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An uncommon, successful approach to a tough topic.

In Cornwall, a 16-year-old runaway and a senior with dementia form an unusual friendship that leads to mutual solace.

Allison has always been able to cope with her angry, widowed father’s abuse, especially with Kelly-Anne, her father’s fiancee, there to mediate. But when Kelly-Anne leaves suddenly and her father burns her face, Allison runs away. Crossan, the Children’s Literature Laureate of Ireland, conveys the teen’s story in raw verse. While seeking refuge in a presumably empty house, Allison quickly discovers that it’s occupied by Marla, an elderly woman with dementia. Confusing Allison for a childhood friend named Toffee, Marla invites the teen into her home. At first Allison pretends to be Toffee simply to live with Marla and survive, but when she secretly observes the disrespect and abuse Marla receives from caregivers and family, she uses her predicament to give Marla the life she deserves. Crossan weaves in flashbacks from Allison’s past to help readers understand her thoughts and actions during this transition. Despite Marla’s dementia and the age difference, it’s clear that both women understand each other’s hardships and grow in friendship because of this mutual sympathy. The effect is at once painful and beautiful. Although the spare format forces readers to fill in gaps, it also renders lovely imagery as Allison seeks the family she needs. All characters seem to be White.

An uncommon, successful approach to a tough topic. (Verse novel. 14-18)

Pub Date: July 14, 2020

ISBN: 978-1-5476-0329-9

Page Count: 416

Publisher: Bloomsbury

Review Posted Online: May 1, 2020

Kirkus Reviews Issue: May 15, 2020

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There’s not much plot here, but readers will relish the opportunity to climb inside Autumn’s head.

The finely drawn characters capture readers’ attention in this debut.

Autumn and Phineas, nicknamed Finny, were born a week apart; their mothers are still best friends. Growing up, Autumn and Finny were like peas in a pod despite their differences: Autumn is “quirky and odd,” while Finny is “sweet and shy and everyone like[s] him.” But in eighth grade, Autumn and Finny stop being friends due to an unexpected kiss. They drift apart and find new friends, but their friendship keeps asserting itself at parties, shared holiday gatherings and random encounters. In the summer after graduation, Autumn and Finny reconnect and are finally ready to be more than friends. But on August 8, everything changes, and Autumn has to rely on all her strength to move on. Autumn’s coming-of-age is sensitively chronicled, with a wide range of experiences and events shaping her character. Even secondary characters are well-rounded, with their own histories and motivations.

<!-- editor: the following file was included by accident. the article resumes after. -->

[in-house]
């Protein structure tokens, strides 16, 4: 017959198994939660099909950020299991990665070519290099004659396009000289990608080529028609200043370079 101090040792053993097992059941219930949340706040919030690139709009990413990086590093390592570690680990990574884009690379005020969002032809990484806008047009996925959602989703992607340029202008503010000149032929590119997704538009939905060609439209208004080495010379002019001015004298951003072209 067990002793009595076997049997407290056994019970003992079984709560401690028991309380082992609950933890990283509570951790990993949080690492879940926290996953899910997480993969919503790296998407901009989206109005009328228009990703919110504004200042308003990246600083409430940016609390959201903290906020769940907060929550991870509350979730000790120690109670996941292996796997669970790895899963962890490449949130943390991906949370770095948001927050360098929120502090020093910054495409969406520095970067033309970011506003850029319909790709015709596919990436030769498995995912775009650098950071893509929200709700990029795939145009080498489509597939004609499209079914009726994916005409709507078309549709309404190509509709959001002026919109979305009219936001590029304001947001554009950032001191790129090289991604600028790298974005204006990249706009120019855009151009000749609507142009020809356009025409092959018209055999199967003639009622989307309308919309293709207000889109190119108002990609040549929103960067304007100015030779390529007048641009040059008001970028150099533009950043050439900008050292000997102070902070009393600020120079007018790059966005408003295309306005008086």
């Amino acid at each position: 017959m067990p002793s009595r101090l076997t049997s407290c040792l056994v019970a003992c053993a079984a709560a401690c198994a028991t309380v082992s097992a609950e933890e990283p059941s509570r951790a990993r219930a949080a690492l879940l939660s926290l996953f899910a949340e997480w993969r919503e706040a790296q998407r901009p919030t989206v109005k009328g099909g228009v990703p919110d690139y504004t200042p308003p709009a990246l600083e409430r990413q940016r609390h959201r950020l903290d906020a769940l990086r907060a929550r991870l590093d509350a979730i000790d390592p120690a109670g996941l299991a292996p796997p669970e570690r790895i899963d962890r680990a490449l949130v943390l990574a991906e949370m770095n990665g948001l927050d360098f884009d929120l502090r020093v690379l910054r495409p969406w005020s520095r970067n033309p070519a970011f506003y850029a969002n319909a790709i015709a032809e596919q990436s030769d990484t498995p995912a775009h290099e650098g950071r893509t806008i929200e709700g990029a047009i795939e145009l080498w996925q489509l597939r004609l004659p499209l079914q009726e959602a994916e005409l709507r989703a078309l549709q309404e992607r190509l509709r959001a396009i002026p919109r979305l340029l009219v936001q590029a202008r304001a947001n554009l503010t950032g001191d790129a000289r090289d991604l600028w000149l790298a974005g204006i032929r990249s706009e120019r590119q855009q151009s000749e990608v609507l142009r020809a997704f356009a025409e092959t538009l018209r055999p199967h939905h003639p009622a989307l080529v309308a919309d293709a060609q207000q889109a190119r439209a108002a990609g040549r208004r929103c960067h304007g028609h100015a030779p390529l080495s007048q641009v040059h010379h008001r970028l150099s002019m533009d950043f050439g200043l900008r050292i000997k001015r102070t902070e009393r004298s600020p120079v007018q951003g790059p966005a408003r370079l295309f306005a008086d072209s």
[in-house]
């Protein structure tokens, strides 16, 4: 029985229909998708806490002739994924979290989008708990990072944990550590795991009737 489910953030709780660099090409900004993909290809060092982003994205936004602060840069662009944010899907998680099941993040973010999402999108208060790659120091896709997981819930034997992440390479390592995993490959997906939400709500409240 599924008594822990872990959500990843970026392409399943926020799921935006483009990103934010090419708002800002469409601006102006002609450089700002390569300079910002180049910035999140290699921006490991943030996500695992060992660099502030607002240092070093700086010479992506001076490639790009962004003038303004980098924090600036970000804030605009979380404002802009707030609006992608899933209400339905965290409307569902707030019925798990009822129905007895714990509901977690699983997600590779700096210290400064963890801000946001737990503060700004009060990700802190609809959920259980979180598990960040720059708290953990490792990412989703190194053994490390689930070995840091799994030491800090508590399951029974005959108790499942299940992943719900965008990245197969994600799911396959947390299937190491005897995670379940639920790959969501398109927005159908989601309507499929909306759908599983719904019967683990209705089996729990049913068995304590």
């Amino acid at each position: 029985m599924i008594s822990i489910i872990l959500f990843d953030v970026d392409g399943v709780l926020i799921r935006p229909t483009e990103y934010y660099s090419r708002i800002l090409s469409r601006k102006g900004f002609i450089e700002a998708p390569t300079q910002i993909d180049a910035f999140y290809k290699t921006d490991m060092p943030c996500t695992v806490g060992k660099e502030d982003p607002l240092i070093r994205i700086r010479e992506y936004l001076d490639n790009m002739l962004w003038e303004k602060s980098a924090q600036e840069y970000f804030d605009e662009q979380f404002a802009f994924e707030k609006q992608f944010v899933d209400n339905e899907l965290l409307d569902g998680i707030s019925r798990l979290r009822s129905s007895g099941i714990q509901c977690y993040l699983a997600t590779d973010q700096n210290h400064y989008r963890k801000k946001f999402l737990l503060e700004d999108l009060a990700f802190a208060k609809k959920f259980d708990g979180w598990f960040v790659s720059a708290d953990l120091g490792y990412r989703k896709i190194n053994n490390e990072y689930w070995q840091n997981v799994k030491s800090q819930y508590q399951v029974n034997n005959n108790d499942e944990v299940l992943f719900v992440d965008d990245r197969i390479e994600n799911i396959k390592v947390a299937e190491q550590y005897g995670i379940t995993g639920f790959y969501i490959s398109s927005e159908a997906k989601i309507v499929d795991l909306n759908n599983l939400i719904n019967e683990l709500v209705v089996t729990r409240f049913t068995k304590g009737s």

There’s not much plot here, but readers will relish the opportunity to climb inside Autumn’s head.   (Fiction. 14 & up)

Pub Date: April 1, 2013

ISBN: 978-1-4022-7782-5

Page Count: 336

Publisher: Sourcebooks Fire

Review Posted Online: Feb. 12, 2013

Kirkus Reviews Issue: March 1, 2013

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A heavy read about the harsh realities of tragedy and their effects on those left behind.

In this companion novel to 2013’s If He Had Been With Me, three characters tell their sides of the story.

Finn’s narrative starts three days before his death. He explores the progress of his unrequited love for best friend Autumn up until the day he finally expresses his feelings. Finn’s story ends with his tragic death, which leaves his close friends devastated, unmoored, and uncertain how to go on. Jack’s section follows, offering a heartbreaking look at what it’s like to live with grief. Jack works to overcome the anger he feels toward Sylvie, the girlfriend Finn was breaking up with when he died, and Autumn, the girl he was preparing to build his life around (but whom Jack believed wasn’t good enough for Finn). But when Jack sees how Autumn’s grief matches his own, it changes their understanding of one another. Autumn’s chapters trace her life without Finn as readers follow her struggles with mental health and balancing love and loss. Those who have read the earlier book will better connect with and feel for these characters, particularly since they’ll have a more well-rounded impression of Finn. The pain and anger is well written, and the novel highlights the most troublesome aspects of young adulthood: overconfidence sprinkled with heavy insecurities, fear-fueled decisions, bad communication, and brash judgments. Characters are cued white.

A heavy read about the harsh realities of tragedy and their effects on those left behind. (author’s note, content warning) (Fiction. 14-18)

Pub Date: Feb. 6, 2024

ISBN: 9781728276229

Page Count: 416

Publisher: Sourcebooks Fire

Review Posted Online: Jan. 5, 2024

Kirkus Reviews Issue: Feb. 1, 2024

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